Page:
The Wastes are a terrible thing to mind. Lucky for him, he didn't have to travel through that day. It was lucky that he didn't have to endure the monotony of the city either. Lucky knew exactly how he accomplished ditching his daily duties; and luck had nothing to do with it.
Sneaking past the city guard was the easy part; it was actually leaving town that was difficult: huge chains suspending midair between the town and a bottomless pit aren't the simplest to traverse. Lucky held for dear life onto the grooves in the giant piece of metal. While hanging, he remembered simpler days when he just had to squeeze into the cargo hold of the gondola used for transportation below; of course, that was before the fog descended. Snapping back to reality, he resumed his swinging on the gigantic chains to get to the end where he could rest at last. With muscle memory, his hand grabbed the metallic ledge of the the pit to hoist himself up. He stretched his body on the cool steel of the bluff, fogging up his gasmask with exasperated gasps.
Staring up into the sky, he could barely make out the power lines zig-zagging above him trailing to the floating city through the dense smog. He sat himself up. The soot-stained wraps felt heavier everyday he wore them; perhaps it was the smog-or maybe it was just his exhaustion. Through his dead-man's goggles, he spotted the Lighthouse's faint glow of the port across the wastelands. His blackened gauntlets wrapped around the handles of his six-shooters as he started his trek into the smog. The skies were a black-grey; mid-day. The only way one knew night had fallen was the way the surroundings turned pitch-black. Even with the modified fog-lights on his cap cutting through the fog, he could only see ten feet in front of him. Ever careful, he was always aware of the constant threat the Wastes had. Though he took much care to where he stepped, his boots crinkled the metallic debris covering the concrete earth; besides that, no sound was heard around him for miles.
He kept his steady trudge through the darkness despite the ever-looming fear that it could very well be stalking him without a sound. Breathing became more rapid, trudging went into a sprint, and fear turned to panic. The lenses of his goggles fogged with his rushing breath until he could only see a glint of the Lighthouse he was chasing. He felt something behind him; the burning feeling one has at the back of the neck when something is staring at them. Shutting his eyes, he ran faster. Faster and faster until his boot snagged itself on a hook jutting from the floor. Falling facefirst into the ground, he prayed for his hands to be able to break the fall. Fire. And pain. Fire and pain shot through the palm of his hand, piercing his right gauntlet as he hit the floor. He sat back and wildly gazed around him as he held his bloody hand. Logic left him as he searched for his pursuer. He knew he was being paranoid in his surveillance; paranoia and survival were one and the same. He gripped the artery in his arm, slowing the bleeding down. He thought quickly and tied a piece of ripped undershirt around the wound; another piece securing itself around the pulsating vein. Pushing off the ground, he stood once again. Lucky forced deep breaths on himself, and the illusionary calming that came with it. He restarted his trudge to the Lighthouse.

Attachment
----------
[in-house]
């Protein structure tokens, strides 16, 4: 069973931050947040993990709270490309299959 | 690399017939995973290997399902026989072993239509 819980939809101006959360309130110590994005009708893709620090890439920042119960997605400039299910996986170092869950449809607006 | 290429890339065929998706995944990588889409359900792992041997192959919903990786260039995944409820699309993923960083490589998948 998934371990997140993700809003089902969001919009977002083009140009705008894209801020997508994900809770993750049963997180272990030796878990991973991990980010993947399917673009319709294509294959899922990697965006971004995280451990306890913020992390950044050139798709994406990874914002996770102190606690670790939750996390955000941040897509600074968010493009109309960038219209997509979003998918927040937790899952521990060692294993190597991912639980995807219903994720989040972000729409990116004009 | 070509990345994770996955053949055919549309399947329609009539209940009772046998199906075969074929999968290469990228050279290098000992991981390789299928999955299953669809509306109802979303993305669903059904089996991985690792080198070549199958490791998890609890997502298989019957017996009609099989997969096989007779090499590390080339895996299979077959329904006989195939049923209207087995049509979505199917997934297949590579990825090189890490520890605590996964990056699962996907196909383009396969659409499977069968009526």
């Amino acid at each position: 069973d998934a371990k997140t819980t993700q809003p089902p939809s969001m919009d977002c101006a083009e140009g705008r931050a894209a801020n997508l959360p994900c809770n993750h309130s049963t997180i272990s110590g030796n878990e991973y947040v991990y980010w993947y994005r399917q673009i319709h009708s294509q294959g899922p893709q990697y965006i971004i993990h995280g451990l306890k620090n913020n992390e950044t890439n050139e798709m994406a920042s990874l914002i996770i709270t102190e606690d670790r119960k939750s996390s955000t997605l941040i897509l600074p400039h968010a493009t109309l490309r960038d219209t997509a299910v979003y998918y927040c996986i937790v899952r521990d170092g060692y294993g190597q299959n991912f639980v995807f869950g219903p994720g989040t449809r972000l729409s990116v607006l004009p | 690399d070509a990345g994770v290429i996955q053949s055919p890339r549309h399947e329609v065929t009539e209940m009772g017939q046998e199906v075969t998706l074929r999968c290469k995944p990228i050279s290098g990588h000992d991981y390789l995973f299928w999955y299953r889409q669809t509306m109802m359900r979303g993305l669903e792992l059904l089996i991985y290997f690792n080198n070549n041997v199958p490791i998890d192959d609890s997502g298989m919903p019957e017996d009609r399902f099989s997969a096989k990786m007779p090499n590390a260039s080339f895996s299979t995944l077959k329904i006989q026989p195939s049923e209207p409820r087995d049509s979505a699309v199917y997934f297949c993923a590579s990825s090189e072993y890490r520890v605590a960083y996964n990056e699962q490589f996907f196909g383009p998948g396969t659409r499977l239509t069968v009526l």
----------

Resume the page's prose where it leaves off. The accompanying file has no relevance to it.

Jiang-Xiang was a different place than what the old stories described it as. The elders told of the many traders trailing through the wastes, peddling their goods and rare antiquities from the before times; the lights shining through the grey fogs, illuminating the paths of travelers; but now, the wastes of the once-great Jiang-Xiang, the city built on the backs of the caravans, were nothing more than empty wastes. Memories of the tales zoomed through lucky's mind until he felt something underfoot.
The ground wavered. The earth faltered. The floor fell. Swallowed by the city, he fell; not a smooth fall, not in the least. Smacking against the jagged concrete faults every now and then, he felt intense pain with every blow. A final blow to his mask switched everything to black.
He awoke to a crack in his goggles, all the way across the lenses, rendering them almost unusable; almost. He really had no choice in his apparel. Besides, certain problems were in need of more concern. His arms seemed undamaged from the drop, apart from small bruising; his back had a sharp pain directly in the center; and his legs had no pain whatsoever. He flipped himself off his stomach, and screamed to the upper layers in pain. Lucky tried to sit himself up off his back. His head cleared and he took a hard look at his body. His legs shouldn't have been bent like that. He fell on his side in shock; the pain in his back subsided. A bicycle handle had lodged itself in his back; no blood, luckily. Looking up, he saw a sign in Old Cantonese. The characters were barely recognizable to him, almost clean and fluid compared to the mangled writing system he used. "Pawn Shop, Food in Back." He realized where he was; the lower levels, the before-city. He gazed up to the hole where he fell. He gazed at the great towers and buildings that supported and comprised the floor of the wastes he knew. The ancient windows, the broken architechture, the ruined streets of the old city; and covering the huge megalith before him, the huge monument to the people alive before, was the image the elders had bewared him of since his days as a child. A flag of the red octopus with its tentacles outstretched in all corners over a sea of white; a blood-red, rising sun whose light touched all; the arms of the force who took this land.
He froze on the ground, paralyzed by fear and horror. Words escaped his lips without command: “Our attempts have failed. The pollution of industry has overtaken us. Shanghai has fallen. They have taken all. We have lost.”